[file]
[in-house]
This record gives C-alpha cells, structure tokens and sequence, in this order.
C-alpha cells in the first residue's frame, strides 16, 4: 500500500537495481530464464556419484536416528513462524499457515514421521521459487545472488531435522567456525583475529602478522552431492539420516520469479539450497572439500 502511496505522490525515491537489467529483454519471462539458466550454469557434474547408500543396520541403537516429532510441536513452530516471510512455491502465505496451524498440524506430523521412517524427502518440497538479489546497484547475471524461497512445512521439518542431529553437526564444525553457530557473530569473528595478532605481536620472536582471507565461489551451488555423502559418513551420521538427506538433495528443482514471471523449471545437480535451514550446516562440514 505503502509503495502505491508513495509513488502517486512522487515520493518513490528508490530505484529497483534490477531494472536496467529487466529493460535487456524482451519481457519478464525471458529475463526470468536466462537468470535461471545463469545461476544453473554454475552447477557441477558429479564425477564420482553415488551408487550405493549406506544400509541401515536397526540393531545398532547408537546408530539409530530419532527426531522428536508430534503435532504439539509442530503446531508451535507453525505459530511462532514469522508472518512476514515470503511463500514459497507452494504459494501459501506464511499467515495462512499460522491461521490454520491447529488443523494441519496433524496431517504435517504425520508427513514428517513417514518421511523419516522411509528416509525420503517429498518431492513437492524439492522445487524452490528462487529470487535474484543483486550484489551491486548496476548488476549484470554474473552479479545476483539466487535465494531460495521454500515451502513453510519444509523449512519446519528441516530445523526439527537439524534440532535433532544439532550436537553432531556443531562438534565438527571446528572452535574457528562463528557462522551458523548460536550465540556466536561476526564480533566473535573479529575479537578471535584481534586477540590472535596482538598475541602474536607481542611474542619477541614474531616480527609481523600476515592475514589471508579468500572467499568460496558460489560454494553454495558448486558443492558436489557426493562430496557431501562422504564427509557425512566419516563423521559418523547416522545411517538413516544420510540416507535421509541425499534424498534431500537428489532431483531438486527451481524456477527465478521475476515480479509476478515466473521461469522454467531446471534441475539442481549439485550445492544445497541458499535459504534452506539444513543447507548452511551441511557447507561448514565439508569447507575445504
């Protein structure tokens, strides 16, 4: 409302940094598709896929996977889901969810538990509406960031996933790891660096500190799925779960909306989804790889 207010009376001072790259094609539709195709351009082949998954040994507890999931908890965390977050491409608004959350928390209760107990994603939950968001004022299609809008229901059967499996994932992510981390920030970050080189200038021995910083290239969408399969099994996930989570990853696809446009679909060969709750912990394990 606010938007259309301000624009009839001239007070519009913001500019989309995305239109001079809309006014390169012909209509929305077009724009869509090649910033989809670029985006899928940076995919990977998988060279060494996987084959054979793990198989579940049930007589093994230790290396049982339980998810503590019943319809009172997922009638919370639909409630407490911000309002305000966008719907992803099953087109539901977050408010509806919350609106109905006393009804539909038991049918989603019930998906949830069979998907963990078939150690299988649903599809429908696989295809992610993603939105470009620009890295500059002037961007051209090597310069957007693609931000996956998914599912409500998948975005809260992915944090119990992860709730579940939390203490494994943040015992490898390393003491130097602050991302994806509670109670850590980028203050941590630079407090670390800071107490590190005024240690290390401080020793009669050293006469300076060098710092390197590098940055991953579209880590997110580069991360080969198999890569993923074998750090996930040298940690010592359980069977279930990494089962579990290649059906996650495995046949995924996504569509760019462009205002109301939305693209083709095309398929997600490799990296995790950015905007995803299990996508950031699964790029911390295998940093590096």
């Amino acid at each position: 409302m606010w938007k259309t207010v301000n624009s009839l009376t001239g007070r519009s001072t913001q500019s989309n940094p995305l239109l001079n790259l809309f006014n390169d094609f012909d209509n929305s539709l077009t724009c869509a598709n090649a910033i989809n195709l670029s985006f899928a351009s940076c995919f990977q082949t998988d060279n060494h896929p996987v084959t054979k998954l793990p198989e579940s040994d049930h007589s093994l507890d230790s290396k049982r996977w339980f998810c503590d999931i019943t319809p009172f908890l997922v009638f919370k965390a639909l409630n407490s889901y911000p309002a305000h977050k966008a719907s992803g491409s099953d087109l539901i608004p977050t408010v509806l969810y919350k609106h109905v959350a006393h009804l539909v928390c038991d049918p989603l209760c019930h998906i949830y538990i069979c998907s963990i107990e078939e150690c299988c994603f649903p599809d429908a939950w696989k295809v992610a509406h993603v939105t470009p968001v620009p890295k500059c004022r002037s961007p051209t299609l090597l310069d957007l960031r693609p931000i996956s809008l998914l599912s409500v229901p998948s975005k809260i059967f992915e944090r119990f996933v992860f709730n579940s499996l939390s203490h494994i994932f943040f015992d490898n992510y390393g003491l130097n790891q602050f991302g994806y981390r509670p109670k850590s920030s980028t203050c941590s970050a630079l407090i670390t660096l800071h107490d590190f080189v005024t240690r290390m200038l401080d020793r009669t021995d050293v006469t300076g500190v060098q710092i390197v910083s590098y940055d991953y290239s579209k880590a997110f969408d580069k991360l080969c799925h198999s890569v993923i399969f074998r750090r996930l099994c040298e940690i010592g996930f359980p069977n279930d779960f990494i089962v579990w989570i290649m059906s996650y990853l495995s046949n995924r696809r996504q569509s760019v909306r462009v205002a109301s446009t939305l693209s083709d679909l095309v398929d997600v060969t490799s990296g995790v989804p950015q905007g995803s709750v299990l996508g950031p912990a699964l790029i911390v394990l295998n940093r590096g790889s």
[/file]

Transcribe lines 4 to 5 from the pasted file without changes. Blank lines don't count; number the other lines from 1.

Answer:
């Protein structure tokens, strides 16, 4: 409302940094598709896929996977889901969810538990509406960031996933790891660096500190799925779960909306989804790889 207010009376001072790259094609539709195709351009082949998954040994507890999931908890965390977050491409608004959350928390209760107990994603939950968001004022299609809008229901059967499996994932992510981390920030970050080189200038021995910083290239969408399969099994996930989570990853696809446009679909060969709750912990394990 606010938007259309301000624009009839001239007070519009913001500019989309995305239109001079809309006014390169012909209509929305077009724009869509090649910033989809670029985006899928940076995919990977998988060279060494996987084959054979793990198989579940049930007589093994230790290396049982339980998810503590019943319809009172997922009638919370639909409630407490911000309002305000966008719907992803099953087109539901977050408010509806919350609106109905006393009804539909038991049918989603019930998906949830069979998907963990078939150690299988649903599809429908696989295809992610993603939105470009620009890295500059002037961007051209090597310069957007693609931000996956998914599912409500998948975005809260992915944090119990992860709730579940939390203490494994943040015992490898390393003491130097602050991302994806509670109670850590980028203050941590630079407090670390800071107490590190005024240690290390401080020793009669050293006469300076060098710092390197590098940055991953579209880590997110580069991360080969198999890569993923074998750090996930040298940690010592359980069977279930990494089962579990290649059906996650495995046949995924996504569509760019462009205002109301939305693209083709095309398929997600490799990296995790950015905007995803299990996508950031699964790029911390295998940093590096």
């Amino acid at each position: 409302m606010w938007k259309t207010v301000n624009s009839l009376t001239g007070r519009s001072t913001q500019s989309n940094p995305l239109l001079n790259l809309f006014n390169d094609f012909d209509n929305s539709l077009t724009c869509a598709n090649a910033i989809n195709l670029s985006f899928a351009s940076c995919f990977q082949t998988d060279n060494h896929p996987v084959t054979k998954l793990p198989e579940s040994d049930h007589s093994l507890d230790s290396k049982r996977w339980f998810c503590d999931i019943t319809p009172f908890l997922v009638f919370k965390a639909l409630n407490s889901y911000p309002a305000h977050k966008a719907s992803g491409s099953d087109l539901i608004p977050t408010v509806l969810y919350k609106h109905v959350a006393h009804l539909v928390c038991d049918p989603l209760c019930h998906i949830y538990i069979c998907s963990i107990e078939e150690c299988c994603f649903p599809d429908a939950w696989k295809v992610a509406h993603v939105t470009p968001v620009p890295k500059c004022r002037s961007p051209t299609l090597l310069d957007l960031r693609p931000i996956s809008l998914l599912s409500v229901p998948s975005k809260i059967f992915e944090r119990f996933v992860f709730n579940s499996l939390s203490h494994i994932f943040f015992d490898n992510y390393g003491l130097n790891q602050f991302g994806y981390r509670p109670k850590s920030s980028t203050c941590s970050a630079l407090i670390t660096l800071h107490d590190f080189v005024t240690r290390m200038l401080d020793r009669t021995d050293v006469t300076g500190v060098q710092i390197v910083s590098y940055d991953y290239s579209k880590a997110f969408d580069k991360l080969c799925h198999s890569v993923i399969f074998r750090r996930l099994c040298e940690i010592g996930f359980p069977n279930d779960f990494i089962v579990w989570i290649m059906s996650y990853l495995s046949n995924r696809r996504q569509s760019v909306r462009v205002a109301s446009t939305l693209s083709d679909l095309v398929d997600v060969t490799s990296g995790v989804p950015q905007g995803s709750v299990l996508g950031p912990a699964l790029i911390v394990l295998n940093r590096g790889s």